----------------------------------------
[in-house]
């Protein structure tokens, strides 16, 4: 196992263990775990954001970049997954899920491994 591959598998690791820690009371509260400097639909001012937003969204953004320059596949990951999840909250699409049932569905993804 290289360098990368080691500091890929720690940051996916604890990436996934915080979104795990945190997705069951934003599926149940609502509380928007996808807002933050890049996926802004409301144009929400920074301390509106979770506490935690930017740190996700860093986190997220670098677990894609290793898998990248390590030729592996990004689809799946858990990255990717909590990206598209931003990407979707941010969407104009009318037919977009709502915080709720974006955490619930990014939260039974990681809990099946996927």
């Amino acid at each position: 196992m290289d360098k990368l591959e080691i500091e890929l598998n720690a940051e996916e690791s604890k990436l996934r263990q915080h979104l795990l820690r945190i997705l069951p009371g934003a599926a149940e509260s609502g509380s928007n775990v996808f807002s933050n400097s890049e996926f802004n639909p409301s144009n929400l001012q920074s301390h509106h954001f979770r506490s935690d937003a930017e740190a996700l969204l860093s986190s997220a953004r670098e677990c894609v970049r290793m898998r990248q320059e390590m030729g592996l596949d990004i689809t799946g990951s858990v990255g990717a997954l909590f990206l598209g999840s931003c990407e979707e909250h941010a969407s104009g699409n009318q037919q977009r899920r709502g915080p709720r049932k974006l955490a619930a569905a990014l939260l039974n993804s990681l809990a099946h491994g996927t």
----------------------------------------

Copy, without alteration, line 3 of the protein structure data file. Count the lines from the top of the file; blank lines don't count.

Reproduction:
């Amino acid at each position: 196992m290289d360098k990368l591959e080691i500091e890929l598998n720690a940051e996916e690791s604890k990436l996934r263990q915080h979104l795990l820690r945190i997705l069951p009371g934003a599926a149940e509260s609502g509380s928007n775990v996808f807002s933050n400097s890049e996926f802004n639909p409301s144009n929400l001012q920074s301390h509106h954001f979770r506490s935690d937003a930017e740190a996700l969204l860093s986190s997220a953004r670098e677990c894609v970049r290793m898998r990248q320059e390590m030729g592996l596949d990004i689809t799946g990951s858990v990255g990717a997954l909590f990206l598209g999840s931003c990407e979707e909250h941010a969407s104009g699409n009318q037919q977009r899920r709502g915080p709720r049932k974006l955490a619930a569905a990014l939260l039974n993804s990681l809990a099946h491994g996927t």